14 March 2024

Endless edits and suicidal doves: why you need psychotic optimism to succeed in advertising  

Candy-floss positivity is not enough to make it in advertising, says Colenso BBDO's chief creative officer, Simon Vicars. You need deranged optimism.

I’m writing this while sitting on the floor of Colenso’s worst meeting room. Down the road, Publicis is building an advertising terminator, and global economists are doing their best impressions of a shrug emoji. What a perfect moment to talk about optimism.

I love optimism. It’s been a driving force for me throughout my career, and a universal trait of all the best people I’ve worked with. But before we join hands and skip somewhere, let me clarify what sort of optimism I’m talking about. Because it’s not the Getty Images version. It’s much more unhinged than that.

‘Psychotic optimism’ is a term coined by the iconic creative agency that was Crispin Porter + Bogusky. Alex Bogusky and his team made ideas like Whopper Freakout, Ikea Lamp and Subservient Chicken. They kicked the shit out of Big Tobacco and made Mini an icon in the US. In 2006, they published a book called Hoopla that tried to distil what made the agency magic. In among the killer ideas (and endless office pranks) those two words of ‘psychotic optimism’ jumped out at me and have stayed with me ever since.

Psychotic optimism is the industrial-strength version of optimism. Off-the-shelf optimism just doesn’t cut it in our industry. A stuck-on smile will come off too easily in the third round of qualitative research. A cheery disposition will fold under the force of edit version_108. You have to be deranged.

In 2016, mainstream beer was in decline across New Zealand. People were working longer hours, spending less money and were becoming more health conscious. It was like society had revoked drinking permissions. So we decided to give drinking beer a higher purpose.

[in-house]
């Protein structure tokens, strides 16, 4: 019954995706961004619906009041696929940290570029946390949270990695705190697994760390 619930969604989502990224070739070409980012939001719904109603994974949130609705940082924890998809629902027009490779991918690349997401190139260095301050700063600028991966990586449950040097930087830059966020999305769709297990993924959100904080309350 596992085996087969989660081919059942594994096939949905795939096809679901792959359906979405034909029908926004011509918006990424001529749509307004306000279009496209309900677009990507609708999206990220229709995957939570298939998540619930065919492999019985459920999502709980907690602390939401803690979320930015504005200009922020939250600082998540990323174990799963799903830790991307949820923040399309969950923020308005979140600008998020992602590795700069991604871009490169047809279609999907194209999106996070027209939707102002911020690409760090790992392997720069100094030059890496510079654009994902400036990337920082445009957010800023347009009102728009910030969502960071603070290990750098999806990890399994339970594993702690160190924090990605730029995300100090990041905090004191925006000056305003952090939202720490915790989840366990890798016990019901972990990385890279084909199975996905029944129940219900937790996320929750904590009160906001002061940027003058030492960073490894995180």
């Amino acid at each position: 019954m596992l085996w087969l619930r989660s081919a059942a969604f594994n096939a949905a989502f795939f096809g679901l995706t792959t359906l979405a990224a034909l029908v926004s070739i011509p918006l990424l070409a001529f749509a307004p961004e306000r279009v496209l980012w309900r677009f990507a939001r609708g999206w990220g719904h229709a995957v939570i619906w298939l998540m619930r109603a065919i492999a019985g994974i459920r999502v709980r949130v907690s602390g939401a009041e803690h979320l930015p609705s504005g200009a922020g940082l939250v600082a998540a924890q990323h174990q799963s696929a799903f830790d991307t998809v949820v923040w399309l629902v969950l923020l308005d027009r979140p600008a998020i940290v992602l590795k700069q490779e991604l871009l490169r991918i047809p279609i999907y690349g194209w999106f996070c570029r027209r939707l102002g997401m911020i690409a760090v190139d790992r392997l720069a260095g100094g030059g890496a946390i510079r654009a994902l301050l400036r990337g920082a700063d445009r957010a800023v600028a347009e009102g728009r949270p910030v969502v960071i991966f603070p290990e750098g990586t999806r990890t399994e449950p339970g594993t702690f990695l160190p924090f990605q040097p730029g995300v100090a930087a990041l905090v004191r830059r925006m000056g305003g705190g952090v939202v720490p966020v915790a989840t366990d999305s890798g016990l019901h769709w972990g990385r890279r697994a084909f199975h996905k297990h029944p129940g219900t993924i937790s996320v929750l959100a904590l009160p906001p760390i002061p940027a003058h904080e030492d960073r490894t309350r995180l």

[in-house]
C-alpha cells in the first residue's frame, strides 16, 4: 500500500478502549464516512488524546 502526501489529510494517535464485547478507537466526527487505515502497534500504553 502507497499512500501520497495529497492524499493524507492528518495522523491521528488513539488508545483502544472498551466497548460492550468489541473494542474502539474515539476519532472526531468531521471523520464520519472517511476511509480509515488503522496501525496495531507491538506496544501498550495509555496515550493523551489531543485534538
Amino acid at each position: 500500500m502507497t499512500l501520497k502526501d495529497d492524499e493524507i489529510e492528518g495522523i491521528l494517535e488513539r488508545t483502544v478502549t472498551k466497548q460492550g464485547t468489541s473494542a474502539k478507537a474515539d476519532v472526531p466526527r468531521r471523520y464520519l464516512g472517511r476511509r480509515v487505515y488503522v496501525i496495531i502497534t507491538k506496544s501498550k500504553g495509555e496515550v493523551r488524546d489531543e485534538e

By taking the leftover ethanol in the brewing waste we were able to create a biofuel called Brewtroleum. Suddenly drinking beer became a selfless act of environmental heroism. You might know that idea, but what you wouldn’t know is the disaster-riddled horror ride we went on to make it.

Victory will go to the psychotic optimists—the people who know they’ll find a way, even if that way isn’t clear.

Simon Vicars, Colenso BBDO

Every week, Brewtroleum died, then came back to life, then died again. The ethanol was so volatile that no one would process it. Or transport it. It took us almost two years to make, and at one point it was almost five special taxis imported from Argentina (it ended up being distributed to 62 petrol stations around the country). 

When we opened the flagship fully-branded petrol station we released doves from a chillybin. For some inexplicable reason, they all stayed low and flew directly into oncoming traffic. It was disaster after disaster after disaster. But no disaster could stop us. We were relentless. From our marketing team at Heineken to our bulletproof Colenso production team. Now, don’t be misled into thinking that I’m describing some high-performance advertising SWAT team. We weren’t. But the one attribute we all shared was this sort of mad and joyous resilience.

We have a poster on the wall at Colenso (due to renovations it’s actually on the floor. Like me). It’s something I saw when I first worked at the agency in 2011, and I’ve carried the slogan with me for the last 13 years. In big bold type, the poster says, ‘Success is going from one disaster to the next with no loss of enthusiasm.’ When one person possesses that trait, it’s powerful. But when a collective of people subscribe to that mindset, it’s unstoppable.

As an industry, we’ve found ourselves back in the middle of ‘uncertain times’. I don’t know what AI’s impact will be or if the value of brand building will reclaim its importance in the eyes of CEOs, but I do know that candy-floss optimism won’t be enough. Victory will go to the psychotic optimists — the people who know they’ll find a way, even if that way isn’t clear.

Because in those moments when everyone else has their head in their hands, I’ll always love the people who are laughing.

If you’d like more reasons to be optimistic about advertising in 2024, read VCCP chief strategy officer Clare Hutchinson’s piece on the same subject here.

Want more insights into the biggest challenges and opportunities facing the ad industry in 2024? 

Download the 2024 Contagious Radar report for free. It’s packed with data, analysis and expert perspectives from some of the sharpest marketers, strategists and creatives in the business.

This article was downloaded from the Contagious intelligence platform. If you are not yet a member and would like access to 11,000+ campaigns, trends and interviews, email [email protected] or visit contagious.com to learn more.